Maine-Endwell’s boys picked up a piece of high-quality postseason preparation — and claimed a win, to boot — with Saturday’s regular-season finale at Albany’s Green Tech High Charter School.
The Spartans followed Jake Sinicki’s 18-point, 15-rebound lead to a 52-51 win against an opponent coach Bill Ocker described as “definitely the most athletic team that we’ve played, probably in my eight years, from a pure athleticism standpoint.”
Green Tech and its pair of 6-foot-6 and 6-7 forwards, plus a Division I point guard, went into the game as New York’s 15th-ranked Class AA team, and came away as the second ranked AA squad to fall victim to M-E (12-4) this season. The other was Fayetteville-Manlius in the STOP-DWI Holiday Classic.
“Most importantly we negated their athleticism,” Ocker said. “We had virtually no live-ball turnovers that cost us transition baskets for them. And until the last minute-and-a-half of the game we really did a great job on the glass, keeping them from getting second and third looks. A lot of that was Jake Sinicki.
“I thought we executed pretty well offensively. We got shots for each other and we knew that they were going to make us take some tough ones and we had to get after the offensive glass. We did a good job of that with Kyle Gallagher, Alec Wisniewski and Jake all coming up with some offensive rebounds.”
The matchup was Ocker’s doing. He had seen Green Tech’s top players compete in the BCANY Summer Hoops Fest and, when M-E was assigned an opening-round game against Binghamton in the STOP-DWI tourney — thus freeing up a non-league game — he put things in motion.
“It’s a great opportunity for a road trip to take our kids and play the caliber of team that is normally waiting for you if you’re fortunate enough to earn your way out of Section 4,” he said. “Luckily, they had a game left to schedule and they agreed to have us come up at the end of the year.”
The defense rests
While a combined 184 points might suggest nothing resembling sound defense in a high school basketball game, Elmira coach Ryan Johnson had another take following last week’s 93-91 overtime victory over Union-Endicott.
“Even though we gave up 91 points, I thought defensively we did some good things in the half court,” he said. “We gave up some transitions. They’re so deadly. They’ve got a kid (C.J. Krowiak) who can penetrate any time he wants and they’ve got spot-up shooters all over the floor.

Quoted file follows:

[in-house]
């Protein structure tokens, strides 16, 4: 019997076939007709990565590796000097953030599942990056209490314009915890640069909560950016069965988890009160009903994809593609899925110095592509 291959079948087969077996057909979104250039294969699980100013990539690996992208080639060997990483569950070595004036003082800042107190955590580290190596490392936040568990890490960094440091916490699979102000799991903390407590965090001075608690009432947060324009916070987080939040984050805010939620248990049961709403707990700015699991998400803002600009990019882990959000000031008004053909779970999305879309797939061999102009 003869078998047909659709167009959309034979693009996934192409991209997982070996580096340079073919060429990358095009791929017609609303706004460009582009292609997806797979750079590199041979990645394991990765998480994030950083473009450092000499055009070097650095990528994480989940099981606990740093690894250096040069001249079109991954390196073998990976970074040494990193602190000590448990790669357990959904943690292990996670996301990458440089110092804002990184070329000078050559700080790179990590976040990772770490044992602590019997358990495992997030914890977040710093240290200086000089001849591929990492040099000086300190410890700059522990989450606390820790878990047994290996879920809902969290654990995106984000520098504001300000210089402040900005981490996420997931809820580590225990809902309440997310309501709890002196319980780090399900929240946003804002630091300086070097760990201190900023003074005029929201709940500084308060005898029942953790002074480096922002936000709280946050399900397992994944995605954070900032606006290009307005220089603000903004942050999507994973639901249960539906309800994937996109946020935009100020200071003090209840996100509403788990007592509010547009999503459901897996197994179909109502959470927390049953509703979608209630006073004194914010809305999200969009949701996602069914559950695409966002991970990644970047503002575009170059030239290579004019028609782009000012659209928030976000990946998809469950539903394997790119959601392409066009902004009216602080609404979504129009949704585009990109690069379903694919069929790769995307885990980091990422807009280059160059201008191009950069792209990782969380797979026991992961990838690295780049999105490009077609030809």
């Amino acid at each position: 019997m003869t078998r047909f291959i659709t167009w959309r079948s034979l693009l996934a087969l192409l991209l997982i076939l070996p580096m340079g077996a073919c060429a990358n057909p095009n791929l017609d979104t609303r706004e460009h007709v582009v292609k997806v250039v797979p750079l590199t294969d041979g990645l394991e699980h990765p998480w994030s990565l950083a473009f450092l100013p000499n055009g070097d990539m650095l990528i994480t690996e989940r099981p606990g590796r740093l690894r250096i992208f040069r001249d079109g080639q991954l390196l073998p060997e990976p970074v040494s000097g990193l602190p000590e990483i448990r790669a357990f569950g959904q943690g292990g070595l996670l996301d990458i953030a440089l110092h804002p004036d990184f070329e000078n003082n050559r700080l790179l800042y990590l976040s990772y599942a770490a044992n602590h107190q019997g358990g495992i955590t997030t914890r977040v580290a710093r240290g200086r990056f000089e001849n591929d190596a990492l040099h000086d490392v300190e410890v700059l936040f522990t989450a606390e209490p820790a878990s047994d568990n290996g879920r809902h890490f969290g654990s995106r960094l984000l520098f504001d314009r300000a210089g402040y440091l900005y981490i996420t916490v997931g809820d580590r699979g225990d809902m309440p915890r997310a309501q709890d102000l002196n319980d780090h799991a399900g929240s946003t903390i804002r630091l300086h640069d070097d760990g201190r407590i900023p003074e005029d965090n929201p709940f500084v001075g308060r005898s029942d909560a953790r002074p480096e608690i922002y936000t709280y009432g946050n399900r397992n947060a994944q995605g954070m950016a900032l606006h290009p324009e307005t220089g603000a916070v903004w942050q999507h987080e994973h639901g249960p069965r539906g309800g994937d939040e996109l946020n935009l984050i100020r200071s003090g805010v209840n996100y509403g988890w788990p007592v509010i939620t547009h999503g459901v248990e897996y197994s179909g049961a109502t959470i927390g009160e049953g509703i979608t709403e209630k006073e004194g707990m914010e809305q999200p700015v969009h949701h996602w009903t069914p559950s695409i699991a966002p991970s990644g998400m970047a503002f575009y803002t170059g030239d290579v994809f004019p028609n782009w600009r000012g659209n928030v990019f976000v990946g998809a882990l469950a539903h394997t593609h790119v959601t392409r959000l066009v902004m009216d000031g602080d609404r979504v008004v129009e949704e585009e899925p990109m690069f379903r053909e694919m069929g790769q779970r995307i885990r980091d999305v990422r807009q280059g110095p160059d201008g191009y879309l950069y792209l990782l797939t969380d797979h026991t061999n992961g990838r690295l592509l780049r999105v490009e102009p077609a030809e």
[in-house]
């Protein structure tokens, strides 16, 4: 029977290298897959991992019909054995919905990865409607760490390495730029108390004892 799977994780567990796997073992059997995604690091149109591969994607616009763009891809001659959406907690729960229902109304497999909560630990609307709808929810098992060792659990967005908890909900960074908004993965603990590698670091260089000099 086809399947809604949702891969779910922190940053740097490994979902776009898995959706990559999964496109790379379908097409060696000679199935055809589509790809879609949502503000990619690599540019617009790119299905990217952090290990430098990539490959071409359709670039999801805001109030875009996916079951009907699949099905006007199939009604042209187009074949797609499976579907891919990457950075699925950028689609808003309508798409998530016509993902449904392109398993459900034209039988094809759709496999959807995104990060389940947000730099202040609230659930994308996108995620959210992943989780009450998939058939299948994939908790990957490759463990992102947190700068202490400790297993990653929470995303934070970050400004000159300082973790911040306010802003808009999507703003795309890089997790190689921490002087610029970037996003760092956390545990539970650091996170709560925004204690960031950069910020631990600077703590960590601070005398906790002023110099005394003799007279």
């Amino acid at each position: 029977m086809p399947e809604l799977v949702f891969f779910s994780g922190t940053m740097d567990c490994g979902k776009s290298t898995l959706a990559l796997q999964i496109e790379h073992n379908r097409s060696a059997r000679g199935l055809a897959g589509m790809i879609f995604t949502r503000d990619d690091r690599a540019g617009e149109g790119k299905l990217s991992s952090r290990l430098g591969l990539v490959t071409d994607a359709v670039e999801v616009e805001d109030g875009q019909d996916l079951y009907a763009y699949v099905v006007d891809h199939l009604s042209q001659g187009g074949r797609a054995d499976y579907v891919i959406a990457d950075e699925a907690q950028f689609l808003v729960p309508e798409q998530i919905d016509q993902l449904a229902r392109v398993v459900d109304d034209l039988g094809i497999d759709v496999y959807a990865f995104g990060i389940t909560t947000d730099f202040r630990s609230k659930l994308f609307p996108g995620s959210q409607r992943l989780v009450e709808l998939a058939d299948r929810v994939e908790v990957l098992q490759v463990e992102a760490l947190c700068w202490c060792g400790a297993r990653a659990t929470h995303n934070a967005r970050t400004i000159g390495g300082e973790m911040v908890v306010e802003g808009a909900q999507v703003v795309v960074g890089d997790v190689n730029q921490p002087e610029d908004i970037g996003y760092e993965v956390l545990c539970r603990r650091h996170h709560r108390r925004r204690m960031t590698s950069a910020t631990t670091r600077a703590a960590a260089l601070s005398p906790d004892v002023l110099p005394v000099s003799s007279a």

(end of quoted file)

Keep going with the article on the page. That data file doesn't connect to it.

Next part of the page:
“Great high school basketball; great atmosphere, environment for our kids to get into, especially heading into playoff time.”
Elmira senior forward Zach Nierstedt played his first game this season, coming off the bench. He was expected to be out the entire season after undergoing surgery Nov. 22 to repair a muscle in his hip. He was second on the team in scoring last season with 13 points per game.
“Welcome back, Zach Nierstedt,” Johnson said. “He came in and gave us quality minutes, just handling the ball, making smart passes. He was very smart defensively. We’re excited to get him back on the floor.”
Tigers coach Joe Alger said of the Express: “Hats off to them. They played well tonight. It seemed liked everything they put up went in tonight, it seemed like every bounce went their way and every loose ball went their way.”
Frosh on the rise
The youngest player in uniform played a significant role in sparking Johnson City’s rally from a 16-point second-half hole to a 55-52 win last week at Owego that ultimately cost the Indians a chance to wrap up Central Division supremacy without need of a tiebreaker.
Owego’s lead was 31-15 before 6-foot freshman guard Patrick Garey started JC on a winning path by stroking a 3-point goal 2 1-2 minutes into the third quarter. He hit a second three 2½ minutes after that, and a third from Big-Boy range to draw the Wildcats within 39-32 upon completion of the quarter.
Garey was promoted from the junior varsity for the STOP-DWI Holiday Classic, with two-fold value in mind.
“He gives us something we don’t have a lot of, which is length,” coach Bill Spalik said. “Not necessarily in height, but he’s very long with his arms. We put him on the front of our 1-2-2 press and we may not get a lot of turnovers off that, but we definitely burn a lot of shot clock.”
20 years ago
* In a statistical oddity of a STAC boys semifinal, Norwich was a 41-23 winner against Vestal at the Broome County Veterans Memorial Arena.
The Purple Tornado’s reigning Class B state champions attempted 21 field goals on a night the teams scored three points apiece in the second quarter and two each in the third. It was a 23-17 game to begin the final period — with Vestal opting for an ultra-slowdown approach.
Normalcy returned for the final and Norwich claimed a second consecutive conference title with a 68-52 win over Binghamton — extending the Tornado’s victory streak to 11 games and halting the Patriots’ at 11.
* In the STAC girls final, Binghamton made it back-to-back STAC championships and improved their record to 18-0 by rolling past Chenango Valley, 50-26. It marked the most lopsided outcome in the 20-year history of STAC girls title games.